Hourly rates for a mid-range lawyer without specialist expertise in space activities would generally be around $350 an hour, although much of the work may be done by more junior staff at lower rates.
You may also agree on a fixed fee, an hourly rate with a ceiling, a periodic retainer for a fixed number of hours per period (for example, per month), payment of fees on the occurrence of some contingency (such as you winning a contract) or some other method of charging to suit the circumstances.
What other fees might be included
In addition to their fees, a lawyer will charge you for expenses incurred on your behalf. For example, the payment of a spectrum licence fee to the Australian Communication and Media Authority (ACMA). These are known as ‘disbursements’ and a lawyer will usually seek money from you in advance for disbursements, which the lawyer will then hold in a trust account until the money is spent in accordance with your directions. The lawyer should provide you with details of how this money is spent on your behalf.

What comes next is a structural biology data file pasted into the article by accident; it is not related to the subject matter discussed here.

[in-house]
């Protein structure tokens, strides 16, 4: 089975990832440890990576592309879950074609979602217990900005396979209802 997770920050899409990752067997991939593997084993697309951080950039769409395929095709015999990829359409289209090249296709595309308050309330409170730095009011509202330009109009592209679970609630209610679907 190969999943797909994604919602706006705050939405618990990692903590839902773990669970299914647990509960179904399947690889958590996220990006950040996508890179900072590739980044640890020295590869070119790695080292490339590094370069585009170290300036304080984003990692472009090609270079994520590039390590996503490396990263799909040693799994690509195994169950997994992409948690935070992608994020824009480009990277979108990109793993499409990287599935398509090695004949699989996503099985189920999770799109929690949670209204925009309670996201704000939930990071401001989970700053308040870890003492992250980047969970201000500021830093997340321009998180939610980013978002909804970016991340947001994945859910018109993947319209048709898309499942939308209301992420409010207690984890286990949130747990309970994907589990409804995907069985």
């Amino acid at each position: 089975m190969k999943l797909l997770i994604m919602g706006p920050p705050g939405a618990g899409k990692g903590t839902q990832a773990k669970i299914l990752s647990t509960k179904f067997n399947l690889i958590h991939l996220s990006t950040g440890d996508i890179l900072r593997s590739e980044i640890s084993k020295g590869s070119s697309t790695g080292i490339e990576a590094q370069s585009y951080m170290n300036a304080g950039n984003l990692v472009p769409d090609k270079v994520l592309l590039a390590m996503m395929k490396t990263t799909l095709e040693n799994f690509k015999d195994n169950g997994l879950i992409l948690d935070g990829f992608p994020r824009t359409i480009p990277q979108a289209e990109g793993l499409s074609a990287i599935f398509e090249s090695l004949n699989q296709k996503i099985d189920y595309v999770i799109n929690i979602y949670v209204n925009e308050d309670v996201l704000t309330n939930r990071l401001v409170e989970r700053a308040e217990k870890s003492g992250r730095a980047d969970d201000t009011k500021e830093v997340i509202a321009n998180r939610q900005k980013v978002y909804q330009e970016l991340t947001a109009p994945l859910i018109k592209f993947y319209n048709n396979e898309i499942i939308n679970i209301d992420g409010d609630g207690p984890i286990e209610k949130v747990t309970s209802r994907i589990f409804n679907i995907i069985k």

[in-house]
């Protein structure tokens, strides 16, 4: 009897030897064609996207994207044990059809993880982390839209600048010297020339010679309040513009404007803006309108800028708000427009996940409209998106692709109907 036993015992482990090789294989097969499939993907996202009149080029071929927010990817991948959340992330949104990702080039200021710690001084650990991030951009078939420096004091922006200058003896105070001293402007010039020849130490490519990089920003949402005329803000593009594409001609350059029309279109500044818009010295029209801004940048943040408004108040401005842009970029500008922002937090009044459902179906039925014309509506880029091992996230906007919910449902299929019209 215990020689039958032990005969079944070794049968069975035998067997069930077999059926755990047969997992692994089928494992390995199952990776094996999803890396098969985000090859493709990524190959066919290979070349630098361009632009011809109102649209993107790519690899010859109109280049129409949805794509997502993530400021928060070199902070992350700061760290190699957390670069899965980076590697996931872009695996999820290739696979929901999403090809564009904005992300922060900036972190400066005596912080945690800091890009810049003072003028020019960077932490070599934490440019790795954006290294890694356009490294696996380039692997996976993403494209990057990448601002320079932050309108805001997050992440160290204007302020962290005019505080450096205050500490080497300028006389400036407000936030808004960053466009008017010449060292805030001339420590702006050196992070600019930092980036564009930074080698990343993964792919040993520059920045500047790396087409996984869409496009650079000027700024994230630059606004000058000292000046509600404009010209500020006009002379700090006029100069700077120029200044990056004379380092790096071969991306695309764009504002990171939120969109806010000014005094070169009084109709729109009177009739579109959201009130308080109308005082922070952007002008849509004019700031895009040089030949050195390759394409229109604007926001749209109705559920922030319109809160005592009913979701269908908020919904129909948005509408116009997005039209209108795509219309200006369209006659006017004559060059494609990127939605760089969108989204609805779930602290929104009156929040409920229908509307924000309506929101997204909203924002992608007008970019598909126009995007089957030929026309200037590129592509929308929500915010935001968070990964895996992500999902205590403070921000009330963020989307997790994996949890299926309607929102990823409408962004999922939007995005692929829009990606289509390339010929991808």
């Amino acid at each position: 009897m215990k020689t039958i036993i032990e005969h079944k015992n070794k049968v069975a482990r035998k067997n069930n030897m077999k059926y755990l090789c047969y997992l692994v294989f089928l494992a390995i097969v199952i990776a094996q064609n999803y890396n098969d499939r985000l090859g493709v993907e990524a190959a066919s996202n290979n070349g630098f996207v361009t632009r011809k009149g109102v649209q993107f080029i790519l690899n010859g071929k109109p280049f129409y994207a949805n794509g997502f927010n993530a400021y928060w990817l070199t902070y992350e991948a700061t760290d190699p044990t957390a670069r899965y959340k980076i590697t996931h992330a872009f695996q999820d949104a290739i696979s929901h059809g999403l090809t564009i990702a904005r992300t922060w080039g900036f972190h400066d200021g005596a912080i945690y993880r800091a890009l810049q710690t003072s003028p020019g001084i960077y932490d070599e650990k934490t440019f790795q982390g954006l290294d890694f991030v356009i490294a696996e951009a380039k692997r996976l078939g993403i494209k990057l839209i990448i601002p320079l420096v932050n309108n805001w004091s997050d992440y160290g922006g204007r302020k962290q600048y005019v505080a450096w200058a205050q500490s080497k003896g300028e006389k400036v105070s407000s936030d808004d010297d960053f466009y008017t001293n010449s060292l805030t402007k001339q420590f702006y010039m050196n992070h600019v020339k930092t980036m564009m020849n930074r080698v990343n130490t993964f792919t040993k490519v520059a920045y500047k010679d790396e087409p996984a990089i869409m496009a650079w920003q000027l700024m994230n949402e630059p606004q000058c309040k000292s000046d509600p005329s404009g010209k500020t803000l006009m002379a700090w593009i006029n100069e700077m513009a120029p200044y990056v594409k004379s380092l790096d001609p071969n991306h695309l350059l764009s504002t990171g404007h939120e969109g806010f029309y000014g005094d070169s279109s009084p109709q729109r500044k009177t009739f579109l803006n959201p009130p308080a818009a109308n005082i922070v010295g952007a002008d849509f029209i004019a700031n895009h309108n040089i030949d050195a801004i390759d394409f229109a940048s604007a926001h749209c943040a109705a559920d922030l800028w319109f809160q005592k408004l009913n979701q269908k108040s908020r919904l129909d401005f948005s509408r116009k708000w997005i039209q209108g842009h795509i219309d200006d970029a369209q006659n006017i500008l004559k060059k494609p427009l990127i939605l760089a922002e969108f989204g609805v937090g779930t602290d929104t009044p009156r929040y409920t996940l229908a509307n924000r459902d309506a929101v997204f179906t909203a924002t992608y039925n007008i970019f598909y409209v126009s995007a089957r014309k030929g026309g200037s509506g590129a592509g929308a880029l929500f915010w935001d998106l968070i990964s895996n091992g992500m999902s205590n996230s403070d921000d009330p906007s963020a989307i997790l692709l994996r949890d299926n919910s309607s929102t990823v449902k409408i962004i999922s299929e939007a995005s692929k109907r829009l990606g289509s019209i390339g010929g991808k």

A lawyer cannot charge you for preparing your bill.
Is the cost-benefit of a lawyer worth it?
Although lawyers’ fees can be high, they often represent value for money where the legal services help you to avoid liabilities, penalties and mistakes, or achieve outcomes, that are many times greater than the fees you will pay.
Finding the right lawyer
A person must have the appropriate qualification and certification to provide legal advice generally, but it may be wise to find a lawyer with expertise and experience in the space industry specifically.